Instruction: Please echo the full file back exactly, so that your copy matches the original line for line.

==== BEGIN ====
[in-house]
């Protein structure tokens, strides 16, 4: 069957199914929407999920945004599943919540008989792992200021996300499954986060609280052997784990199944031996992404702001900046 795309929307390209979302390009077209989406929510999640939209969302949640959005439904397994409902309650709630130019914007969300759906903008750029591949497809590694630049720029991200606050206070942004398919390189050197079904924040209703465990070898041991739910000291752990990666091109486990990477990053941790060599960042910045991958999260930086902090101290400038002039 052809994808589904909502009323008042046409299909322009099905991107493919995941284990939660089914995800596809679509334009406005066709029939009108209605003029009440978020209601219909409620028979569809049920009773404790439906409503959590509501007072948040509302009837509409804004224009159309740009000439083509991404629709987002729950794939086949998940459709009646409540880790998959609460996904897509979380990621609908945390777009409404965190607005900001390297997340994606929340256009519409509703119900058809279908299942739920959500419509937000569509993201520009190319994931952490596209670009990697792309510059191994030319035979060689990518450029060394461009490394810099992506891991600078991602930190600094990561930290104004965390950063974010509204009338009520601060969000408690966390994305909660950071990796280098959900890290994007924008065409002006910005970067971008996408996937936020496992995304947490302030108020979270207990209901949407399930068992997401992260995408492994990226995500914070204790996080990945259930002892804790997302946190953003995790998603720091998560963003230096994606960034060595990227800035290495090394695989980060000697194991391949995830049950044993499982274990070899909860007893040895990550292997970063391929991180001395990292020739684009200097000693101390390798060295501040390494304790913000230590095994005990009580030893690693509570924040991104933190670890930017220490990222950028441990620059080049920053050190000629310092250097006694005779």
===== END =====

[in-house]
């Protein structure tokens, strides 16, 4: 069957199914929407999920945004599943919540008989792992200021996300499954986060609280052997784990199944031996992404702001900046 795309929307390209979302390009077209989406929510999640939209969302949640959005439904397994409902309650709630130019914007969300759906903008750029591949497809590694630049720029991200606050206070942004398919390189050197079904924040209703465990070898041991739910000291752990990666091109486990990477990053941790060599960042910045991958999260930086902090101290400038002039 052809994808589904909502009323008042046409299909322009099905991107493919995941284990939660089914995800596809679509334009406005066709029939009108209605003029009440978020209601219909409620028979569809049920009773404790439906409503959590509501007072948040509302009837509409804004224009159309740009000439083509991404629709987002729950794939086949998940459709009646409540880790998959609460996904897509979380990621609908945390777009409404965190607005900001390297997340994606929340256009519409509703119900058809279908299942739920959500419509937000569509993201520009190319994931952490596209670009990697792309510059191994030319035979060689990518450029060394461009490394810099992506891991600078991602930190600094990561930290104004965390950063974010509204009338009520601060969000408690966390994305909660950071990796280098959900890290994007924008065409002006910005970067971008996408996937936020496992995304947490302030108020979270207990209901949407399930068992997401992260995408492994990226995500914070204790996080990945259930002892804790997302946190953003995790998603720091998560963003230096994606960034060595990227800035290495090394695989980060000697194991391949995830049950044993499982274990070899909860007893040895990550292997970063391929991180001395990292020739684009200097000693101390390798060295501040390494304790913000230590095994005990009580030893690693509570924040991104933190670890930017220490990222950028441990620059080049920053050190000629310092250097006694005779």